WORDS Geoff Hollow
With a pasty war breaking out in Cornwall as Greggs announced the opening of a bakery in Truro, I felt it was time to go back to my roots. Cornish locals are proud, protective and passionate about the pasty. They are up in arms as they felt the national chain would take trade from genuine local producers of authentic pasties. Recipes are passed down from generation to generation.
I was born and raised in Penzance in Cornwall and my parents were steeped in their Cornish heritage. Thursdays were always pasty days, and I was taught the recipe at the age of seven as well as the origin and tradition of this local ‘delicacy’.
The pasty was initiated to provide crouse for tin miners, a substantial, cheap, easy-to-produce food during the working day. Taken down to the mines, it had a thick crust with a strong crimped edge to handle with dirty fingers and on one side of the pasty was meat, potato and other vegetables and on the other side a dessert of fruit or jam. A complete meal package in a tidy pastry parcel.
My mother followed a more refined derivation of the pasty. She made wonderful light, crisp pastry using butter, lard and flour in which to encase thinly sliced potato, onion, swede (or turnip as it was known in Cornwall) and chuck steak. Salt, pepper and butter were added and this mixture was encased in a semi-circular pastry envelope. My mother would probably now turn in her grave as I use shop-bought pastry!
A pasty was eaten hot straight from the oven or taken on picnics, wrapped in a greaseproof or in cloth. At home, it was always eaten with a nice pot of tea, but as I got older, I found a pint of beer the ideal accompaniment.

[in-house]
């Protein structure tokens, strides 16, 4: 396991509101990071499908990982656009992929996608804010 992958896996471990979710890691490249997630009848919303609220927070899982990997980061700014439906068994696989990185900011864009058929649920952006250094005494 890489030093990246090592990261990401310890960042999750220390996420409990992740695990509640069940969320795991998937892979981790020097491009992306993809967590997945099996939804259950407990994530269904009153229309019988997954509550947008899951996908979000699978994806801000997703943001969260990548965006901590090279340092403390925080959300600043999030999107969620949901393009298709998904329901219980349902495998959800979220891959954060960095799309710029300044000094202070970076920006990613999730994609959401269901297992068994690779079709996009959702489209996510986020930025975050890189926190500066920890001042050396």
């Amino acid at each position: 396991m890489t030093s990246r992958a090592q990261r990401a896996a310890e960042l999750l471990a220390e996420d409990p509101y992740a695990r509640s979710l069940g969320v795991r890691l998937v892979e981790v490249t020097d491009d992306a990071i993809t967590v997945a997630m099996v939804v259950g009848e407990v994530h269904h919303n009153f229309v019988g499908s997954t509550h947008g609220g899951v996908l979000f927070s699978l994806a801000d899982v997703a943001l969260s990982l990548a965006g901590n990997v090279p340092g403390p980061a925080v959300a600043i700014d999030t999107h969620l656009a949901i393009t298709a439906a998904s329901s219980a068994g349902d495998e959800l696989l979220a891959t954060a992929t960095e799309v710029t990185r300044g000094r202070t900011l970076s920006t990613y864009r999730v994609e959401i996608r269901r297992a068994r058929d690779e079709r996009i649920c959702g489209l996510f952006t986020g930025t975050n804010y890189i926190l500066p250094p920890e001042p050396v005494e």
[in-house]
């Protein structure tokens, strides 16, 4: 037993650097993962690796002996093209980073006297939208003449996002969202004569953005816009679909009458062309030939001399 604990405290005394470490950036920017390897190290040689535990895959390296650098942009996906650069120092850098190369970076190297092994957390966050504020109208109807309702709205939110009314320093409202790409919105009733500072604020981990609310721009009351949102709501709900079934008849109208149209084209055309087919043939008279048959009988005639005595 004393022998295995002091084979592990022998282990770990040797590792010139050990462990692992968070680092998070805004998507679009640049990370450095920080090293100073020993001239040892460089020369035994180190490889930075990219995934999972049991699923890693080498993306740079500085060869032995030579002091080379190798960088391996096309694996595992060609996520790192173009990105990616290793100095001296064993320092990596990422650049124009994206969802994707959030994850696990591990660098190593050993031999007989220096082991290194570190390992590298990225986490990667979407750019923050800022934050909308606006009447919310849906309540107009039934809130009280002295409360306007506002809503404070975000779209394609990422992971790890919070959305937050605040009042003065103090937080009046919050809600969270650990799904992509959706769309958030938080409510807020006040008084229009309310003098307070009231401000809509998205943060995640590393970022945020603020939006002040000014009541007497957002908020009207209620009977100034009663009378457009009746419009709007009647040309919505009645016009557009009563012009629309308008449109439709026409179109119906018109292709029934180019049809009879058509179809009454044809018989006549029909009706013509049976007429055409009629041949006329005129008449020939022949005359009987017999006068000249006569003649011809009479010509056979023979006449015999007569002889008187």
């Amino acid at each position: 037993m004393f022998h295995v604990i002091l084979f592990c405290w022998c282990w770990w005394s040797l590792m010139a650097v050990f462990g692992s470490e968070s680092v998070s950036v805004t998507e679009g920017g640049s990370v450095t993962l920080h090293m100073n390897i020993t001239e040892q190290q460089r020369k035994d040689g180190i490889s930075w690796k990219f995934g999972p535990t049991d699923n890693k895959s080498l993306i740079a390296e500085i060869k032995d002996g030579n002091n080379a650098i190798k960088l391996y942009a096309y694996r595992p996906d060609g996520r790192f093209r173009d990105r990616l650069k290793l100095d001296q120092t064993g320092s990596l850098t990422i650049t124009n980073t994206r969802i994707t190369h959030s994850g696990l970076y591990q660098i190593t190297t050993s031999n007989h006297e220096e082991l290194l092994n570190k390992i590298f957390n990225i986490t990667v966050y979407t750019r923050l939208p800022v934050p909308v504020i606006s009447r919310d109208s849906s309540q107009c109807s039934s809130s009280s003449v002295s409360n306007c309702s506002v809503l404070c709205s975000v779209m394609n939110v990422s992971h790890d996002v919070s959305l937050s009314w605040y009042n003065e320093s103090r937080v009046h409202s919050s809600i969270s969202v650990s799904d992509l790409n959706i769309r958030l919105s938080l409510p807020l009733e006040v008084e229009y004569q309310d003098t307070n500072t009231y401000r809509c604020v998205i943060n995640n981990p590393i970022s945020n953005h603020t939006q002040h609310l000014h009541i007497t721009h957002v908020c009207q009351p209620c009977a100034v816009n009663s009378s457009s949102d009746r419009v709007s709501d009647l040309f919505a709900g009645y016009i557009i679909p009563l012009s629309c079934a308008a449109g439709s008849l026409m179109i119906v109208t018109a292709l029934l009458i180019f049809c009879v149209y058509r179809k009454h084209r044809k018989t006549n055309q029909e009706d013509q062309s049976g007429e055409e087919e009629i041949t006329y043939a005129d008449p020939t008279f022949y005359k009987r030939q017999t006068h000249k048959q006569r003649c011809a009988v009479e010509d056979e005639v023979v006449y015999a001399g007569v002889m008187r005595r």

In many ways, the Algarve, where I spend several months a year, reminds me of Cornwall. So it was wonderful on a recent visit that I was able to educate my daughter and granddaughters, Bella and Eloise, on the art of making a Cornish pasty. Their first efforts were amazingly good. Although Cornish pasties are an acquired taste, Bella ate every morsel and Eloise devoured over half before saying, “I’m full, Grandpa.”
Here is my humble Cornish pasty recipe for a passable tasty contribution to this now protected food legacy. I highly recommend eating it on the beach wrapped in greaseproof paper as we used to do!
A substantial meal and fun to make as a group or with kids. We always put our initials on the top in pastry, so we know whose is whose.
Oggy, Oggy, Oggy. Enjoy!
Cornish Pasties Recipe
To save time, I recommend buying ready-made shortcrust pastry, which can be bought in all supermarkets. Store it in the fridge to make it easier to roll out.
Swede (This may be difficult to find here – we sometimes bring them from the UK). If you want to have a look for one in the supermarket, in Portuguese they are called couve nabo da suécia or Rutabaga. (If you can’t find one, it still tastes good without it).
Chuck steak, we used cubes, the steak called novilho from the meat counter.
A beaten egg.
Cut a large potato into thin slivers.
Finely chop an onion.
Thinly slice the swede.
Roll the pastry on a flat surface using flour to stop sticking. Get it thin but not too thin, otherwise it will fall apart on rolling.
Use a large plate to cut your circular shape at the top of the pastry rectangle.
Fill the pastry shape with all the ingredients. Do not scrimp on the steak and add vegetables according to taste. Put some knobs of butter over the filling to add moisture.
Pull the round edge over the ingredients sealing the two edges, then crimp them firmly together.
Pierce the top of the pasty a couple of times to release steam. Coat the top of the pastry with beaten egg to give a nice brown crust.
Cook for one hour in a preheated oven at 180ºC or until golden brown.
Did you know?
The term ‘Cornish pasty’ is legally protected, so only pasties made in the county from a traditional recipe can use that name.